The Friday “free exeat” became interesting to the extent that even non-Muslims took advantage and went to town. 

Some went as far as identifying themselves with Islamic names, such as, ‘Issah Frimpong’, when confronted by tutors who were not really their class teachers and, therefore, did not know their religious backgrounds. 

That strategy worked, particularly, when the tutors did not demand any ID cards.

 That was how we managed to slip into town on Fridays and even overstay our curfew hours to go jam at the then Cafe Masaratti, Podium and Kiravi.

Church

Sundays were the turn of the Christians to either opt to go to town for church service or join the inter-denominational two-hour service on campus.

As exuberant students and since our school is just a stone’s throw from the Kumasi Sports Stadium (Baba Yara), it gave us the opportunity to sneak to the stadium to watch football league matches and other international matches of interest under the pretext of going for church services.

Even when we did not have enough money to pay for the gate fee, we waited till the second half, where there was the automatic opening of the gates, which we referred to as “free gate.” Our strategy as students was to wait at the then uncompleted new administration block located close to the main entrance of the stadium, which was commonly referred to as the ‘Slaughter House’, a name ‘AMASS Phobians’ can easily relate to and an issue to delve into later. 

Morning assembly

Our morning assemblies reflected religious tolerance, to the extent that we rotated our morning devotional messages, Biblical messages and Quranic. 

We recited the Al Fatiha (Islamic prayer) and the Lord’s Prayer (Christian) in turns either before the messages and announcements at the assembly or immediately before we depart for our various classrooms. 

When a Muslim preached on Monday, quoting from the Quran, a Christian preached on Tuesday, quoting from the Bible.

The preaching was devoid of attacks on any religion and the school’s management ensured that no student prepared a morning devotional message that attacked any religious belief.

During the month of Ramadan, we reshuffled dining hall table sitting arrangements to separate Muslims, who wanted to fast from Christians and other students who were not fasting, so that they could have their meals separately at dawn and in the evening after the break of fast.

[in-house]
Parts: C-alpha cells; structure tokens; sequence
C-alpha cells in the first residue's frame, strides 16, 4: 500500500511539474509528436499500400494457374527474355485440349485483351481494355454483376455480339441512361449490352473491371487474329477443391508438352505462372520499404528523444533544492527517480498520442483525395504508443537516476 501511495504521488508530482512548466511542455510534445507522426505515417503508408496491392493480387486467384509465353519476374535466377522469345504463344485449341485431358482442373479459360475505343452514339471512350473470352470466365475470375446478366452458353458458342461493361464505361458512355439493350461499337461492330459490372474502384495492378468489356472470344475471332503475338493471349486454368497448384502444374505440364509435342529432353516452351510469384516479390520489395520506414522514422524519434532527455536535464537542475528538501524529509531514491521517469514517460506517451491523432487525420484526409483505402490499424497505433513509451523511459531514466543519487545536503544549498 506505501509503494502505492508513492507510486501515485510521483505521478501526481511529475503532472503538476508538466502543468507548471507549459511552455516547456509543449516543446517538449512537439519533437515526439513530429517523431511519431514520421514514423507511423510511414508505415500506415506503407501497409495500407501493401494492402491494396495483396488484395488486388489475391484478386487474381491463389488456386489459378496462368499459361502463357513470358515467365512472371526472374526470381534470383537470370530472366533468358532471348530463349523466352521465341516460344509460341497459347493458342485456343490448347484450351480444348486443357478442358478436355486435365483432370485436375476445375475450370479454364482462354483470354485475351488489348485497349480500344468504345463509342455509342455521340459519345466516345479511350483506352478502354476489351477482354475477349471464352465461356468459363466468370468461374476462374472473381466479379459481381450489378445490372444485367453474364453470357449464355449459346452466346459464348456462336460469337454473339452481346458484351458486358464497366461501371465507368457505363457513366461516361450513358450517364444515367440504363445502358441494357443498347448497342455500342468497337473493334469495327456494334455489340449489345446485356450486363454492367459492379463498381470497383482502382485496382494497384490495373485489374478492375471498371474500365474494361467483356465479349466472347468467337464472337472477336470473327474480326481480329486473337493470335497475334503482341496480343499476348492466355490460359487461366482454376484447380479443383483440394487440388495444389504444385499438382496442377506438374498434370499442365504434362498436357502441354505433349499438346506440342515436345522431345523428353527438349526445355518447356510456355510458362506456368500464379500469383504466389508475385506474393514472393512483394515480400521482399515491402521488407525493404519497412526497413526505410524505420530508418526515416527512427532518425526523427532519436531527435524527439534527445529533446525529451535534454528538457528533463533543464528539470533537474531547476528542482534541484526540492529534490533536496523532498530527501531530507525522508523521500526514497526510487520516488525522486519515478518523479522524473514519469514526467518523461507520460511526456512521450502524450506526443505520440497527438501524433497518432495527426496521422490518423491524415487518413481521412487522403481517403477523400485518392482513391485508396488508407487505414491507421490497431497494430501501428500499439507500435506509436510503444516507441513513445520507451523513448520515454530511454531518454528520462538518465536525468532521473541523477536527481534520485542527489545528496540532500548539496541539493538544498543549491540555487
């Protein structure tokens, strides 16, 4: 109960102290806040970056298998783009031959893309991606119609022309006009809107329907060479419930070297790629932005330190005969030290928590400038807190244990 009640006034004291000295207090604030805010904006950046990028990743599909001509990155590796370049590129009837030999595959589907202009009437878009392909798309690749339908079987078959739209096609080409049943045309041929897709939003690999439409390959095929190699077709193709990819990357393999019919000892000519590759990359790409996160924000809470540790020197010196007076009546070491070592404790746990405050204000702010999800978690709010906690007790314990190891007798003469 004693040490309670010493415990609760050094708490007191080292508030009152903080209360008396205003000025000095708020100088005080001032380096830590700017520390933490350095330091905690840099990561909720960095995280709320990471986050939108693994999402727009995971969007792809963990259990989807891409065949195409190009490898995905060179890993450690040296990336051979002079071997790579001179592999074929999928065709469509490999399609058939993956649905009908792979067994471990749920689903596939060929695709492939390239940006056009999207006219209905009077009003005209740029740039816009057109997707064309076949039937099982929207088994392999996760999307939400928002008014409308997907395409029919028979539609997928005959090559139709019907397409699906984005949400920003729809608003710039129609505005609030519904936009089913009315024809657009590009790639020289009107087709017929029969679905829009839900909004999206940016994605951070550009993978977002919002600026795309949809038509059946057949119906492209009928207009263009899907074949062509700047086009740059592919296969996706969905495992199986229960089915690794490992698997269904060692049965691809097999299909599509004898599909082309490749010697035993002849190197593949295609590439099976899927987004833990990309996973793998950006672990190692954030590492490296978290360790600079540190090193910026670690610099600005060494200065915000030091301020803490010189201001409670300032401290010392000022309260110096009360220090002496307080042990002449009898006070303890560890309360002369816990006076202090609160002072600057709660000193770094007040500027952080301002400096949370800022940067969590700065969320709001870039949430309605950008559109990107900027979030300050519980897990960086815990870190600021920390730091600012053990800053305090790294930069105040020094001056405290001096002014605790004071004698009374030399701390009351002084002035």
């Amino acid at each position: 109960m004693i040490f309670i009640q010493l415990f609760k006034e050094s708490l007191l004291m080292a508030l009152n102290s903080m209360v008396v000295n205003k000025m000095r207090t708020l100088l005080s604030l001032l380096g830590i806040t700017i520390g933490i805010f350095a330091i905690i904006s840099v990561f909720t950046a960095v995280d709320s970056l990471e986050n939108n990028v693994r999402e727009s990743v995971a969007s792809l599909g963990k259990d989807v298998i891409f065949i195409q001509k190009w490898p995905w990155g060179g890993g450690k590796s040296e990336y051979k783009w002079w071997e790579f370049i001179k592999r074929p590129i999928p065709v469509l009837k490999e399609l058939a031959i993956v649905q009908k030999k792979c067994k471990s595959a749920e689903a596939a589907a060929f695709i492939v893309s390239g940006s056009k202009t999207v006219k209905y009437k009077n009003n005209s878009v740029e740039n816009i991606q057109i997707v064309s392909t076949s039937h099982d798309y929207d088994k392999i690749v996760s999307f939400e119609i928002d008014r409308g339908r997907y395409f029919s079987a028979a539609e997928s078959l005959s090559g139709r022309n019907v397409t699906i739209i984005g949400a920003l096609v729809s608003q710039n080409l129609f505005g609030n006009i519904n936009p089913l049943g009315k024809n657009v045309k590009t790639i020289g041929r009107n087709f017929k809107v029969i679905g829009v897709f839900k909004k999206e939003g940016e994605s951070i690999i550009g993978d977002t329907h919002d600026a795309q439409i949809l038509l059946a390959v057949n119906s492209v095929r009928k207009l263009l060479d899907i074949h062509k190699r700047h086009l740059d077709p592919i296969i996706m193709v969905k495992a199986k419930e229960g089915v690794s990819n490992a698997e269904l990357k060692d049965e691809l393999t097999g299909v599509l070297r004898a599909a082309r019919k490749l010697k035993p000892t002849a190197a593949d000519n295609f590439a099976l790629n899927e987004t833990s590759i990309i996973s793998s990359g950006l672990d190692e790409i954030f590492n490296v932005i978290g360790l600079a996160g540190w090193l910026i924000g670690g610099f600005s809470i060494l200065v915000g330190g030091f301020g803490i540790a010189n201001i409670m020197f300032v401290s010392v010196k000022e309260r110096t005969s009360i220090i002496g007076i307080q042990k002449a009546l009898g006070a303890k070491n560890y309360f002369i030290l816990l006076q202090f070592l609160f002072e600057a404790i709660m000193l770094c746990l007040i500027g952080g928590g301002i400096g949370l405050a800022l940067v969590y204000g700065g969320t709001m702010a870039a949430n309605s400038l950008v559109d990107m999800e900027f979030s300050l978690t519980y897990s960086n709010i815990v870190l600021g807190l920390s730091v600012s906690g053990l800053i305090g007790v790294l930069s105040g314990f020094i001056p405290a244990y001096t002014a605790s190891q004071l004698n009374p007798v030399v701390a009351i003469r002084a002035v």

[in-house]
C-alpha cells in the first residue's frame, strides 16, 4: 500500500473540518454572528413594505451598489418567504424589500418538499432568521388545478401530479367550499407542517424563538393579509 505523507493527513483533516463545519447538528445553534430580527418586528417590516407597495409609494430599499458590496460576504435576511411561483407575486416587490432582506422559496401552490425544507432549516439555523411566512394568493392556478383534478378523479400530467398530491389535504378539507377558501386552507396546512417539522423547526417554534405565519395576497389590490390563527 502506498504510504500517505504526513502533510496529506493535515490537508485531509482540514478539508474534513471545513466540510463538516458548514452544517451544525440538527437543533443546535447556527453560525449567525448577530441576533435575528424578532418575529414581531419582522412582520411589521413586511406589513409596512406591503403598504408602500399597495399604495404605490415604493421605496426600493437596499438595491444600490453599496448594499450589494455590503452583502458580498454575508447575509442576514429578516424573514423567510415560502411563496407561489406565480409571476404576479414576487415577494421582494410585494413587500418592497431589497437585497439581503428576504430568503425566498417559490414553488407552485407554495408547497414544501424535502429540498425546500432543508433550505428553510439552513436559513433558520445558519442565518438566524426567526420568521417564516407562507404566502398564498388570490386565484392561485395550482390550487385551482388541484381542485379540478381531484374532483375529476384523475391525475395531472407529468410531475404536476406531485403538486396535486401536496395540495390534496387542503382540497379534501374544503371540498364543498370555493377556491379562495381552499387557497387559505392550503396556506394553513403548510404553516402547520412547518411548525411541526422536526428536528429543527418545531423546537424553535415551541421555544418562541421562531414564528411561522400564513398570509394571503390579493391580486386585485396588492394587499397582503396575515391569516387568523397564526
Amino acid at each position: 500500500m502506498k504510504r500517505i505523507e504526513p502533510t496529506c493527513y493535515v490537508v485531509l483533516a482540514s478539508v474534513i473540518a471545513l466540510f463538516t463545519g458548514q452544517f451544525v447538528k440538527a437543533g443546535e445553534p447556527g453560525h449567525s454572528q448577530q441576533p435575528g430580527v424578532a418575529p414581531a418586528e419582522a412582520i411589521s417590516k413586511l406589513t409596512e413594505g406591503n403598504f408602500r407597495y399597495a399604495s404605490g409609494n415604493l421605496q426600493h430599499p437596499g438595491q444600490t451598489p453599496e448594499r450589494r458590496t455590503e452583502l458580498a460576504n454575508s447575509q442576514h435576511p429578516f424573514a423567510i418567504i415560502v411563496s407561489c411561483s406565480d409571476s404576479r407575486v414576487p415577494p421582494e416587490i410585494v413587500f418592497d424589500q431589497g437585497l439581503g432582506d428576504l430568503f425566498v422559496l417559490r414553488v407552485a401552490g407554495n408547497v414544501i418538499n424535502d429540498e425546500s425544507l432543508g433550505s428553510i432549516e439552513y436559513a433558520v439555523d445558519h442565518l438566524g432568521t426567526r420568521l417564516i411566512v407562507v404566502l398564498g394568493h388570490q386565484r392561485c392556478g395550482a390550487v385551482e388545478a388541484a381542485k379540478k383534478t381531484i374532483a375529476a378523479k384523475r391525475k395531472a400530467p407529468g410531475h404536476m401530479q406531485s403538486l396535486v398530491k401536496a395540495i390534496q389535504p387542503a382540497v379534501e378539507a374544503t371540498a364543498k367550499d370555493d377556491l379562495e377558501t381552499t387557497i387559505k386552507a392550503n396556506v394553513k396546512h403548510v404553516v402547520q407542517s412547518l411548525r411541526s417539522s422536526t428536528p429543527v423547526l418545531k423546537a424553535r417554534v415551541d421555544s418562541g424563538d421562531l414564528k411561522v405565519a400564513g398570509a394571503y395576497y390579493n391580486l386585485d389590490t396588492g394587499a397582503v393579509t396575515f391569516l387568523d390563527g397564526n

All these arrangements did not affect academic and sporting activities in any way. 

Frankly, AMASS was then and has continued to remain one of the best schools in the country excelling in both academics and sporting activities. 

I think we can easily tolerate religious differences on our secondary school campuses using the AMASS example.

As a country, we have experienced a long-term social stability and have beautifully integrated ourselves in the midst of our multi-religious beliefs.

 That is what we should aim at strengthening instead of acting to cause disintegration. 

I strongly believe that my Methodist Church should have a second look at its stance on the WeyGeyHey issue. 

We can work on this religious tolerance issue in a simple manner than allowing it to degenerate into conflict and divisions.

Source: graphiconline.com

Christian In Islamic School Versus Muslim In Mission School | General News | Peacefmonline.com

1 reply

  1. I met (quite some time ago) a Muslim from Ghana. His name was Alhaji Hassan Josef Al Atta. I asked him why his name was Josef and not Yusuf. He said that when he went to school the nearest school was a Christian Mission school and the teacher said that only Christians are to be admitted, so his father said ‘no problem his name is Josef’. – Actually that is why the Ahmadiyya Mission was encouraged to open schools, in order to give every one an equal chance.